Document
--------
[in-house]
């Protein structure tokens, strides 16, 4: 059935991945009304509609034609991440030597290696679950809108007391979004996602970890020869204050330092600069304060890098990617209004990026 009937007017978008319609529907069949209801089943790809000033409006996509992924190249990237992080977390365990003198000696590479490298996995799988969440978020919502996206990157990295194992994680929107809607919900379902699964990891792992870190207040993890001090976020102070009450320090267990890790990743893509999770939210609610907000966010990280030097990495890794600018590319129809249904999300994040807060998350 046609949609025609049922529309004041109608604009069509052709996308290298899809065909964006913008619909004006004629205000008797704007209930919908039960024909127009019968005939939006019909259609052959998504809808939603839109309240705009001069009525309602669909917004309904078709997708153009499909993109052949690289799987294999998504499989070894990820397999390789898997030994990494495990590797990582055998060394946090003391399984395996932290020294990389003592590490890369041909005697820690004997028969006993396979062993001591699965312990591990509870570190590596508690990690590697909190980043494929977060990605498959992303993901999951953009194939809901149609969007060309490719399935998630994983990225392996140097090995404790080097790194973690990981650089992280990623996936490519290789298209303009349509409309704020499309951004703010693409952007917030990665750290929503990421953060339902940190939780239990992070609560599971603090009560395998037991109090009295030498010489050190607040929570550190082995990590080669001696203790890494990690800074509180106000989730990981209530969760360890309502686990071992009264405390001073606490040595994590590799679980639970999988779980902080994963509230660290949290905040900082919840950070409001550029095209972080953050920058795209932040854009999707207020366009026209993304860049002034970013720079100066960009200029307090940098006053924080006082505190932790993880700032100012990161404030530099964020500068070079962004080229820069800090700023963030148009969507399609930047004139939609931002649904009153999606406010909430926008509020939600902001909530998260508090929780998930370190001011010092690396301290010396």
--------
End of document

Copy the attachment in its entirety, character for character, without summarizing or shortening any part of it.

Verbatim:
[in-house]
């Protein structure tokens, strides 16, 4: 059935991945009304509609034609991440030597290696679950809108007391979004996602970890020869204050330092600069304060890098990617209004990026 009937007017978008319609529907069949209801089943790809000033409006996509992924190249990237992080977390365990003198000696590479490298996995799988969440978020919502996206990157990295194992994680929107809607919900379902699964990891792992870190207040993890001090976020102070009450320090267990890790990743893509999770939210609610907000966010990280030097990495890794600018590319129809249904999300994040807060998350 046609949609025609049922529309004041109608604009069509052709996308290298899809065909964006913008619909004006004629205000008797704007209930919908039960024909127009019968005939939006019909259609052959998504809808939603839109309240705009001069009525309602669909917004309904078709997708153009499909993109052949690289799987294999998504499989070894990820397999390789898997030994990494495990590797990582055998060394946090003391399984395996932290020294990389003592590490890369041909005697820690004997028969006993396979062993001591699965312990591990509870570190590596508690990690590697909190980043494929977060990605498959992303993901999951953009194939809901149609969007060309490719399935998630994983990225392996140097090995404790080097790194973690990981650089992280990623996936490519290789298209303009349509409309704020499309951004703010693409952007917030990665750290929503990421953060339902940190939780239990992070609560599971603090009560395998037991109090009295030498010489050190607040929570550190082995990590080669001696203790890494990690800074509180106000989730990981209530969760360890309502686990071992009264405390001073606490040595994590590799679980639970999988779980902080994963509230660290949290905040900082919840950070409001550029095209972080953050920058795209932040854009999707207020366009026209993304860049002034970013720079100066960009200029307090940098006053924080006082505190932790993880700032100012990161404030530099964020500068070079962004080229820069800090700023963030148009969507399609930047004139939609931002649904009153999606406010909430926008509020939600902001909530998260508090929780998930370190001011010092690396301290010396």